Which brings me to Jordan
There has been lots of discussion, trolling and hype around Jordan Peterson, who is a Canadian clinical psychologist, cultural critic, and professor of psychology at the University of Toronto. Recently he was interviewed by Cathy Newman on Channel 4 in the UK, after which all hell broke loose on the forums.
I’m not sure who received the most trolling, but the whole thing is a good example of the Aquarian/Leo duo and ‘offending’ debate and how this can be hijacked by different groups. Peterson has alt-right followers and is therefore being called alt-right himself, which he most definitely isn’t. Some of the other opinions of him include pseudoscience, (where have I heard that before?) irrational and full of shit.
Newman was attacked by Jordan’s followers, and it is thought that the rest of the misogynistic trolling levelled at her is linked to the backlash from #metoo. That could be true. There needs to be a balance on this and men and women need to stop hurling insults, and being offended and offensive, and talk to each other. The Leo side is too proud. The Aquarian, too cold and righteous.
I have given several links below if you are interested in this story – there are several sides! I feel sorry for both of them. Jordan is often misunderstood and taken out of context, and Cathy was probably asked to do this sort of combative interview, but I do agree with some who said it was a terrible interview from her side. I shouted several times at her: ‘He didn’t say that!’ It was a pity, as to roughly quote Jordan, “When she dropped her guard we could have had a real conversation.” I think that’s right – the sensational nature of media is spoiling what could be interesting topics.
When I heard this interview, I thought Peterson must be an Aquarian – he’s so logical and mental. But I was wrong – he’s a Gemini. Still … an air sign. My feeling was right in a way though, as he has what I call a talent aspect (a quintile, astrologers!) between Mercury – how we communicate – and Uranus (a kind of Aquarian thinker), making him someone who is a brilliant thinker and perhaps ahead of his time. He is, therefore, liable to be misunderstood, particularly when taking on sensitive subjects, because when someone has such steely logic on say, gender issues – as in the case of the interview – it can trigger an emotional backlash. One article headline (link below) asked “Why can’t people hear what Jordan Peterson is saying?” I must admit to having wondered this myself!
The rest of his communication style in the chart shows the presence of the Jupiter, Saturn and Pluto archetypes. I suspect he doesn’t mind being right, pontificating, and winning any argument. As he said, he chooses his words very carefully. A brilliant if rigid thinker, I would guess.
Cathy Newman, on the other hand, is a defender of women’s rights. She too has the Saturn and Pluto archetypes present in her communication style, so she could also be a rigid, authoritative thinker who likes to win. I think she really could do a great interview (shame on Channel 4). However, her base thinking is not logical, it’s emotional Cancer, a protector of women and children. These two are chalk and cheese in the way they think. Cathy has Mars in the sign of Leo, so her approach to interviewing might be personal – she may well have taken Peterson’s book – ’12 Rules for Life: An Antidote to Chaos’ – as a personal affront to women. The book certainly asks some hard questions, which, to my mind, need to be discussed if we are to move out of ‘offended-offending’ territory.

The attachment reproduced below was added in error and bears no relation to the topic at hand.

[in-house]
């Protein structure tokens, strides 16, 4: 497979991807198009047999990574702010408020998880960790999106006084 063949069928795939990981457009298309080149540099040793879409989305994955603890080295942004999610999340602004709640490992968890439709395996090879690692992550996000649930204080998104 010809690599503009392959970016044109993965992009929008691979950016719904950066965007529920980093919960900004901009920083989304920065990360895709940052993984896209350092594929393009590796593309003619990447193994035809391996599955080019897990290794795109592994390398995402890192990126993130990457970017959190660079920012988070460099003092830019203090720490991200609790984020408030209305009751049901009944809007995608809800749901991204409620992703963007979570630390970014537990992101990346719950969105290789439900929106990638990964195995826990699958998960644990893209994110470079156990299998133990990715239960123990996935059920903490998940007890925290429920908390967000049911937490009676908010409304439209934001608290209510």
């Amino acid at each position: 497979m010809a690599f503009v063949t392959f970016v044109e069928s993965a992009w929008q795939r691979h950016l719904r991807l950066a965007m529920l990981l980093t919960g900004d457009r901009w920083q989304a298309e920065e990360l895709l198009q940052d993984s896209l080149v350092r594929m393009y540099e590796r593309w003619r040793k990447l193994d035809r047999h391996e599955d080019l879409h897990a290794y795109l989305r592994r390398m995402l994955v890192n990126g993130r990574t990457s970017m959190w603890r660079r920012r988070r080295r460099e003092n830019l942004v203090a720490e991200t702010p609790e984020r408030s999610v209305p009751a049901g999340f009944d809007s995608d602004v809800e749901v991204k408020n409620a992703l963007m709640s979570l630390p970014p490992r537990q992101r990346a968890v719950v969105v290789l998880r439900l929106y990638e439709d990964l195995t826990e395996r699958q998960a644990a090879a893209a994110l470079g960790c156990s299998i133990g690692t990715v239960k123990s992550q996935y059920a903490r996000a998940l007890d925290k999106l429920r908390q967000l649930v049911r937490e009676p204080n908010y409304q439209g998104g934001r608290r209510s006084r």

By using astrology, it is possible to combine two charts to see what constellates. In the Cathy-Jordan case this shows an explosive mix on the communication front. Their joint Mercury is in Gemini, so they probably enjoyed a good verbal tussle, as Cathy suggested. But Mercury also picks up other vibes – such as Mars – a confrontation or provocation; Saturn – who has the authority?; Uranus – a kind of ‘No, I’m right’; Pluto – a quote from Jordan “I got you” – a power play; and Neptune – on another wavelength? It is interesting to see this in action.
Everyone has the Leo-Aquarius axis in their horoscope, but of course it will be stronger if you have planets in these signs. Perhaps it’s a good time to discover how you get offended – or if you don’t … here’s some help!
This is J P Sears. A good link on this topic (see below) also posted this video, which is how I found this one. However, I have seen many of Sear’s other videos. He is a healing coach whose videos have become very popular.
Quite a few this month just in case you are interested in the various views on the interview, so you can judge for yourself.
An article containing the original interview: How dangerous is Jordan B Peterson, the rightwing professor who ‘hit a hornets’ nest’?
A long but interesting take on the best reactions to the interview from the Milo show.
On the #metoo backlash
And the one on Why Can’t People Hear what Jordan Peterson is saying?
Banning people like Jordan Peterson from causing offence – that’s the road to dystopia by the Guardian’s Matthew d’Ancona.
An article on the book with his 12 rules.
A good article on being offended by Shawn Whatley.
And lastly – the wonderful Steve Hughes – couldn’t agree more.
Quote of the Month
“I’m not offended by all the dumb blonde jokes because I know I’m not dumb… and I also know that I’m not blonde.” Dolly Parton.
Jordan Peterson: 12 June 1962,Edmonton, Canada, Time unknown.
Cathy Newman: 14 July 1974, Guildford, UK, Time unknown.